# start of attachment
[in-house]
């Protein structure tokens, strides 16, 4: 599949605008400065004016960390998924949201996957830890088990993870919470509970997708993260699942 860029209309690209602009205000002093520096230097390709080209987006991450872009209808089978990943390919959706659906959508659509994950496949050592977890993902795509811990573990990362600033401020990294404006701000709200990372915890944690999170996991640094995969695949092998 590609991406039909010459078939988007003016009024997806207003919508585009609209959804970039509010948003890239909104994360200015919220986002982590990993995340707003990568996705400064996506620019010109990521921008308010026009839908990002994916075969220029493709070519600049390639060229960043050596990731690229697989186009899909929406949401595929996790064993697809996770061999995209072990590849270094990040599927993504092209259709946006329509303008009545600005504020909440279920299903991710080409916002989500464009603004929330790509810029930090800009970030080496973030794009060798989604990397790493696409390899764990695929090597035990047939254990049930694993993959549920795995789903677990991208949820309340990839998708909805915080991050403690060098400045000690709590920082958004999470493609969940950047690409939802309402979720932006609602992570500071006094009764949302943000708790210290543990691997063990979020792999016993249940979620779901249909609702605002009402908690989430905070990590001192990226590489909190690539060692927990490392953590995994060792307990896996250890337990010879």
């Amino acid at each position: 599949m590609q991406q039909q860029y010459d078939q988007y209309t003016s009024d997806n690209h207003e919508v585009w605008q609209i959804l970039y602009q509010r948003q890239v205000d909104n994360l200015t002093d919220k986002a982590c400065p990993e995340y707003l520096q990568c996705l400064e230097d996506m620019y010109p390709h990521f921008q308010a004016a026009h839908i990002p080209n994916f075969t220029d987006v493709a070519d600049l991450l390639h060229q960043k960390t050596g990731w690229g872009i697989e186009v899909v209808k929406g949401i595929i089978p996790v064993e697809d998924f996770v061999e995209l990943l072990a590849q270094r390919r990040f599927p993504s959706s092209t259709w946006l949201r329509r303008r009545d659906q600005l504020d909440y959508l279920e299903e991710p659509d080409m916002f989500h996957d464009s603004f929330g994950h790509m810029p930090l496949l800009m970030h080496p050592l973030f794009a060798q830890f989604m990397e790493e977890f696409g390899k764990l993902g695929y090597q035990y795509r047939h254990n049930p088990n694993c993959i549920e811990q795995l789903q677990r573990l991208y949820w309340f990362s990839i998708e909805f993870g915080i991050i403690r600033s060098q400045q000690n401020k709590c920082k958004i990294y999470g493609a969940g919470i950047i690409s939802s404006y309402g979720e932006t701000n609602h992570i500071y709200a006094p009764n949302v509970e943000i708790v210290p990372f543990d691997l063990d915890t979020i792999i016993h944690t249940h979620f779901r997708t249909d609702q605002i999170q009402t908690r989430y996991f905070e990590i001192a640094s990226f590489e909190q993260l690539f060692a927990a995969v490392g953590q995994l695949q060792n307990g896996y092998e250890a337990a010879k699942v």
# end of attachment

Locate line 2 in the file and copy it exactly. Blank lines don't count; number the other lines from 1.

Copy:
């Protein structure tokens, strides 16, 4: 599949605008400065004016960390998924949201996957830890088990993870919470509970997708993260699942 860029209309690209602009205000002093520096230097390709080209987006991450872009209808089978990943390919959706659906959508659509994950496949050592977890993902795509811990573990990362600033401020990294404006701000709200990372915890944690999170996991640094995969695949092998 590609991406039909010459078939988007003016009024997806207003919508585009609209959804970039509010948003890239909104994360200015919220986002982590990993995340707003990568996705400064996506620019010109990521921008308010026009839908990002994916075969220029493709070519600049390639060229960043050596990731690229697989186009899909929406949401595929996790064993697809996770061999995209072990590849270094990040599927993504092209259709946006329509303008009545600005504020909440279920299903991710080409916002989500464009603004929330790509810029930090800009970030080496973030794009060798989604990397790493696409390899764990695929090597035990047939254990049930694993993959549920795995789903677990991208949820309340990839998708909805915080991050403690060098400045000690709590920082958004999470493609969940950047690409939802309402979720932006609602992570500071006094009764949302943000708790210290543990691997063990979020792999016993249940979620779901249909609702605002009402908690989430905070990590001192990226590489909190690539060692927990490392953590995994060792307990896996250890337990010879």